Tripp and Anne Jones have been tailgating in the same spot at Clemson for a long time – long enough that they have watched a tree grow up alongside their children and grandchildren.

But the length of time they have been a part of the Clemson family barely scratches the surface of their commitment to Clemson.

Long before the couple met, Tripp’s father started at Clemson in 1941 and attended for a year. Once World War II began, he left to serve and was even captured and imprisoned during his time of service. The couple’s story began later on April 11, 1970, when they met on a blind date as Clemson students, and the rest is history. Tripp graduated in 1971, and Anne finished in 1973, and after getting married, the couple has since settled on Lake Murray near Columbia, SC.

Tripp practiced as a medical oncologist until his retirement, and inspired by their experiences at Clemson, the couple decided to give back to their alma mater. Thanks to Anne’s suggestion, they decided to designate their gift toward student scholarships, and because of Tripp’s degree in zoology, they designated their scholarship for students from Lexington Country who are studying biological sciences.

“The education that we received was second to none,” Tripp said, “and as we have gone on in our careers, we decided that we wanted to do something for Clemson, and we decided we wanted to start this scholarship.”

Anna Phillips is evidence of what the Jones have done for Clemson. As a senior biological sciences major with minors in microbiology and chemistry, she experiences the pressure that college can bring. “This scholarship has helped me pay for college,” Anna said. “After this, I’m going to dental school, and without this scholarship, I wouldn’t be able to do that, so I’m really thankful.”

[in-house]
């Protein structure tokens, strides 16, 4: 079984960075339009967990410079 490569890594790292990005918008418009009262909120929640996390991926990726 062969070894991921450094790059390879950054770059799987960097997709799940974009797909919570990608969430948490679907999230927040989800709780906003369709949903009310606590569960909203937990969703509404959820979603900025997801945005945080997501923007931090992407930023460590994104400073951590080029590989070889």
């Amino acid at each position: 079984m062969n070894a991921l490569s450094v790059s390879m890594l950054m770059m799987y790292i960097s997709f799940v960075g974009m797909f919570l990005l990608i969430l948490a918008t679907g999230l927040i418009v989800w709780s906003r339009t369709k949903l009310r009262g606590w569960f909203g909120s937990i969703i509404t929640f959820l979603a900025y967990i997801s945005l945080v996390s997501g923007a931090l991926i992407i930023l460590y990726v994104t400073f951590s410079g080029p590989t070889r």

“I don’t feel like I could ever give enough back to Clemson for what it has done for us and for our family.” Tripp said. “We felt like we needed to do something to give back to Clemson because Clemson has meant so much to us.”

“Whatever we could do to help students, that’s what we aimed for,” Anne added.

Emily Davison is another one of those reaping the benefits of the Jones’ gifts to Clemson. As the first one of her siblings to attend college, any financial aid made a big difference. “Debt was always in the back of my mind,” Emily said. “Anything helps, but especially receiving something from a doctor from where I’m from meant even more.”

“Tripp and Anne’s gift is transformative, not just for the students they serve now, but for future students, and we are thankful for how they inspire them and how they inspire us,” College of Science Dean Cynthia Young said.

Not only do Tripp and Anne want to be a part of students’ educational journeys, but they stay connected to Clemson through several other avenues as well. Tripp is a member of Tigers on Call, a group of physicians who mentor students who are interested in entering the medical field after they graduate from Clemson. They are avid football fans and try not to miss Saturdays in Death Valley – Tripp even expresses laughing concern that if he’s not there, the Tigers might stumble running down the hill.

Though the football team could likely pull off a successful game in Tripp and Anne’s absence, other students’ success might not be as probable. Without the Jones’ generosity, several students’ college experiences would look quite different and present more daunting challenges. As the Jones have returned to Clemson football season after football season to find their same tree growing steadily at their tailgating spot, their connection to Clemson has grown as well as their family’s roots in Clemson deepen their commitment to giving back and the fruit of that commitment benefits many for years to come.

To contribute to the Jones’ scholarship fund, visit https://cualumni.clemson.edu/give/Jones-Endowment